153 Table A 1 Continued. a Optimized vibrational contr ibutions from interactions for which parameters have been developed in this study are shown in bold font ; s stands for bond stretching with the variations ss and sa for symmetric and asymmetric stretching, respectively ; d means angle deformation with the v ariations sd and ad for symmetric and asymmetric deformation, respectively ; td and ti stand for torsional and improper torsion deformation, respectively ; sc stands for scissoring ; r for rocking ; w for wagging and tw for twisting. b Frequencies are expresse d in units of cm 1 MP2/6 31+G(d) scaled by a factor 0 .943 CGenFF Freq b Assign (%) Assign (%) Assign (%) Freq b Assign (%) Assign (%) Assign (%) 1462.6 adCH3C4 (80) ad'CH3C4 (15) 1458.8 scCH2C9 (92) wCH2C9 (8) 1472.7 adCH3C19(70) adCH3C19'(21) rCH3C19'(6) 1462.4 adCH3C13(44) adCH3C13'(36) sdCH3C13 (8) 1480.4 adCH3C19'(71) adCH3C19(21) rCH3C19 (6) 1484.1 adCH3C4 (55) rCH3C4 (21) ad'CH3C4 (13) 1489.3 ad'CH3C4 (80) adCH3C4 (14) 1615.4 sdCH3C4 (89) sO3C4 (10) 2894.2 ssCH3C4 (98) 2847.9 ss CH3C13(57) saCH3C13'(41) 2918.0 ssCH3C19 (94) 2854.0 ssCH3C4 (99) 2924.6 ssCH3C13 (68) saCH3C13'(31) 2855.9 ssCH3C9 (98) 2945.5 ssCH3C9 (99) 2894.1 saCH3C9 (99) 2974.9 saCH3C4 (87) saCH3C4 (11) 2902.4 ssCH3C 19 (98) 2992.8 saCH3C19(83) saCH3C19 (9) 2913.4 saCH3C4' (73) saCH3C4 (26) 2995.1 saCH3C4 (88) saCH3C4 (12) 2914.9 saCH3C13 (81) saCH3C13' (20) 3005.8 saCH3C9 (81) saCH3C19'(13) saCH3C19(9) 2918.5 saCH3C4 (74) saCH3C4' (26) 3 023.4 saCH3C19'(76) saCH3C9 (17) 2922.1 ssCH3C13(45) saCH3C13'(41) saCH3C13( 18) 3038.8 saCH3C13(99) 2958.2 saCH3C19(98) 3043.7 saCH3C13'(67) ssCH3C13(27) 2960.8 saCH3C19'(98)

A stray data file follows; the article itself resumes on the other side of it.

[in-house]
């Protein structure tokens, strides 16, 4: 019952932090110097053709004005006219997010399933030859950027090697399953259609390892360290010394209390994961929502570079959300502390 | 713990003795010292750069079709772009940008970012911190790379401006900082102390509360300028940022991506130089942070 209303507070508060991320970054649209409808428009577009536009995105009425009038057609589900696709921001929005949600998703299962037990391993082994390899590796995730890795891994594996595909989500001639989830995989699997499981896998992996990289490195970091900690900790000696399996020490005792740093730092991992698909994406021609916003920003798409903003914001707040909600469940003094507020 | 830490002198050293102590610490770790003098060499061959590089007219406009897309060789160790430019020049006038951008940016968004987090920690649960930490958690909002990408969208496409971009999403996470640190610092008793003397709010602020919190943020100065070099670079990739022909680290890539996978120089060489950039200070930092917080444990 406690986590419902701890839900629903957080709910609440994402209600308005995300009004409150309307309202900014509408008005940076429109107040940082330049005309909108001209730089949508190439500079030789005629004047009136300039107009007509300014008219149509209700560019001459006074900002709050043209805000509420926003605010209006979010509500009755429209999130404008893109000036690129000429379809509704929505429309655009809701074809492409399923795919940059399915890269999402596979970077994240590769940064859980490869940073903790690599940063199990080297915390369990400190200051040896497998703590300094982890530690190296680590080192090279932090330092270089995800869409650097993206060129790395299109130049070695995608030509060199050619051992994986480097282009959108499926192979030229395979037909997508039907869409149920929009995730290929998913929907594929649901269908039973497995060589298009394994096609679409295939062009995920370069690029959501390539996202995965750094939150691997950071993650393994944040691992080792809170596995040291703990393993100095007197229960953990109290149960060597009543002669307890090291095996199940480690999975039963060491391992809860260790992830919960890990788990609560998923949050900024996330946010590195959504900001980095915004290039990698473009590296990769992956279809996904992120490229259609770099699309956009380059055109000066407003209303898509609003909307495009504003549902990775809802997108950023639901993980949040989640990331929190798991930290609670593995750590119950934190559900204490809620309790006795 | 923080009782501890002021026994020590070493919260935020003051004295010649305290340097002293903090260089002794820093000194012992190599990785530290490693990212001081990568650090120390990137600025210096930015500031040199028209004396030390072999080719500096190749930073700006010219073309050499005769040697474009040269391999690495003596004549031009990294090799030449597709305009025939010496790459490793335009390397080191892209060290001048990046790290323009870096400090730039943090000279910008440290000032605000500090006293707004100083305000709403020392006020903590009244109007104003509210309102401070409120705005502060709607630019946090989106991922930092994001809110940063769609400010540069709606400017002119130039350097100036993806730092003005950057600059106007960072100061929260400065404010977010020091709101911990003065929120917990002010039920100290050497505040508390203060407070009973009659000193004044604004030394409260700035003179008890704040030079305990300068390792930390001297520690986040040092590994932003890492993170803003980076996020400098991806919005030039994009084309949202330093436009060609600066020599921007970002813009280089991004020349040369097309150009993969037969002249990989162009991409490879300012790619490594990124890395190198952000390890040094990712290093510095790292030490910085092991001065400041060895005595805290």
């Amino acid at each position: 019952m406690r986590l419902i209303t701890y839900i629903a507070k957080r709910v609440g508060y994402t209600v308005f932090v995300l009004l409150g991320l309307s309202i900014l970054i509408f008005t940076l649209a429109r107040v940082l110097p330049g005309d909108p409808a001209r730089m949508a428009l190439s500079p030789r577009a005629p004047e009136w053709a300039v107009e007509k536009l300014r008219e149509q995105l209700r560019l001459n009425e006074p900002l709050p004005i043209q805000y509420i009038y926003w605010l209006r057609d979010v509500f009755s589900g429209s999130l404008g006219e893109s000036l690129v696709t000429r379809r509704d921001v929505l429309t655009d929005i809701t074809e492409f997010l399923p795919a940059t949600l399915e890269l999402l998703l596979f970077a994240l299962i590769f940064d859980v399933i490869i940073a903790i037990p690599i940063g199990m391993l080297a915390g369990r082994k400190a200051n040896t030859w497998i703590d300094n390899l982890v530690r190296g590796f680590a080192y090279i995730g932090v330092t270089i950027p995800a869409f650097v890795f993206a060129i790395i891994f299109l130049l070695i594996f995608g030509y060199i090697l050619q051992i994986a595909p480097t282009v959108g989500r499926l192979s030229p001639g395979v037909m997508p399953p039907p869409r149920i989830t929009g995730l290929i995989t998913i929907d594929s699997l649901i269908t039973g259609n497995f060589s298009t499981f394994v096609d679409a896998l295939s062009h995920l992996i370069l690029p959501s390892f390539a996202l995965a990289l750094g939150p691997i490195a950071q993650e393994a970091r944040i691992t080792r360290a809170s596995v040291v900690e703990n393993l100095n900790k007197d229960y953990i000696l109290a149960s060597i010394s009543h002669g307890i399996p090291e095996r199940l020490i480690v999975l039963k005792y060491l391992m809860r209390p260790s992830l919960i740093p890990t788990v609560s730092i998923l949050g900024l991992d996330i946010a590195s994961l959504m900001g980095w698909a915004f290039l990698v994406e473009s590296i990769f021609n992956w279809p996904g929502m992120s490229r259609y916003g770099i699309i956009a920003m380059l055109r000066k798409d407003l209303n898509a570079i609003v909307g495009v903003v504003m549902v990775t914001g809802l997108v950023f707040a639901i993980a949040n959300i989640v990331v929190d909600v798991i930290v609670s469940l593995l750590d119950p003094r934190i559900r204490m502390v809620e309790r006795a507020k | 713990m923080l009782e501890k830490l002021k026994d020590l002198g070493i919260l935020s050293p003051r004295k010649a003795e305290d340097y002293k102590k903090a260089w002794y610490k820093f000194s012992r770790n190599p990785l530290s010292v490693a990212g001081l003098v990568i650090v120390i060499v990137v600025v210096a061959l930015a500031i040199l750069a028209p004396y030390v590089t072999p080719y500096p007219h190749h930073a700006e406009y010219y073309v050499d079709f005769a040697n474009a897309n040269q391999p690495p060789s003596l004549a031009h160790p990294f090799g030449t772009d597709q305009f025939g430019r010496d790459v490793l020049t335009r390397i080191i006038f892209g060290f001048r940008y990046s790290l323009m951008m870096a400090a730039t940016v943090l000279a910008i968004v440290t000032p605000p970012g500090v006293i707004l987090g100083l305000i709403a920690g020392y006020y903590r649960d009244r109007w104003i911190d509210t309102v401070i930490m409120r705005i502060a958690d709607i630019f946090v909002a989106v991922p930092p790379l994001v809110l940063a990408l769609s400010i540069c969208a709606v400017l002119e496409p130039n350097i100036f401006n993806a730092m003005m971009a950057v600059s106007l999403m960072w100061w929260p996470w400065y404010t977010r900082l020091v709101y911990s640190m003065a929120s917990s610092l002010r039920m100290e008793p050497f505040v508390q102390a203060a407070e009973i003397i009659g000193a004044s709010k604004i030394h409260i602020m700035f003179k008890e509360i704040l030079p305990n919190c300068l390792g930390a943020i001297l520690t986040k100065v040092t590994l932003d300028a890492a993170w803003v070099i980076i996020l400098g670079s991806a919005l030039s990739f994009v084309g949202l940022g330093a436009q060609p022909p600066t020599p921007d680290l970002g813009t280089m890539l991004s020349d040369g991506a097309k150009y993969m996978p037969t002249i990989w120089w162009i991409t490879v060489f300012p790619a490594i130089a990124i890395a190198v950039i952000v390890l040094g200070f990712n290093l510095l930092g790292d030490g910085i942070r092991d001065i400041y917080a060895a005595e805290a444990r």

154 APPENDIX B CHARMM TOPOLOGY AND PARAMETER FILE FOR ACYLPHOSPHATE AND N PHOSPHONOSULFONIMIDOYL MODEL COMPOUNDS CHARMM Topology and Parameter File for Acylphosphate Model Toppar stream file generated by CHARMM General Force Fie ld (CGenFF) program version 0.9.6 beta For use with CGenFF version 2b7 * Topologies generated by CHARMM General Force Field (CGenFF) program version 0.9.6 beta 36 1 !optimized parameters for acetyl phosphate (Lamees Hegazy) OG305 should be assig ned the same mass and Lenn ard Jones parameters by the user in the main CGenFF topology and parameter files RESI ampa 1.000 GROUP CHARGE ATOM P1 PG1 1.300 ATOM O2 OG2P1 0.710 ATOM O3 OG303 0.460 ATOM C4 CG331 0.170 ATOM H5 HGA3 0.090 ATOM H6 HGA3 0.090 ATOM O7 OG2P1 0.710 ATOM O8 OG305 0.380 New atom type, same VdW parameters as OG303 ATOM C9 CG2O2 0.340 ATOM O10 OG2D1 0.480 ATOM C11 CG331 0.270 ATOM H12 HGA3 0.090 ATOM H13 HGA3 0.090 ATOM H14 HGA3 0.090 ATOM H15 HGA3 0.090 BOND P1 O2 BOND P1 O3 BOND P1 O7 BOND P1 O8 BOND O3 C4
155 BOND C4 H5 BOND C4 H6 BOND C4 H15 BOND O8 C9 BOND C9 O10 BOND C9 C 11 BOND C11 H12 BOND C11 H13 BOND C11 H14 IMPR C9 C11 O10 O8 END read param card flex append BONDS CG2O2 OG305 230.00 1.3400 OG305 PG1 170.00 1.7800 ANGLES CG331 CG2O2 OG305 30.00 104.00 05.00 2.32600 OG2D1 CG2O2 OG305 70.00 118.00 160.00 2.25760 CG2O2 OG305 PG1 70.00 121.50 OG2P1 PG1 OG305 60.00 103.000 OG303 PG1 OG305 60.00 90.80 DIHEDRALS OG305 CG2O2 CG331 HGA3 0.0000 3 0.00 CG331 CG2O 2 OG305 PG1 3.8000 1 180.00 CG331 CG2O2 OG305 PG1 1.6000 2 180.00 OG2D1 CG2O2 OG305 PG1 1.3000 1 180.00 OG2D1 CG2O2 OG305 PG1 2.6000 2 180.00 CG2O2 OG305 PG1 OG2P1 0.1000 3 0.00 CG 2O2 OG305 PG1 OG303 0.1000 2 180.00 CG2O2 OG305 PG1 OG303 0.1000 3 0.00 CG331 OG303 PG1 OG305 1.4700 2 0.00 CG331 OG303 PG1 OG305 0.7000 3 0.00 IMPROPERS CG2O2 CG331 OG2D1 OG305 56. 0000 0 0.00 END RETURN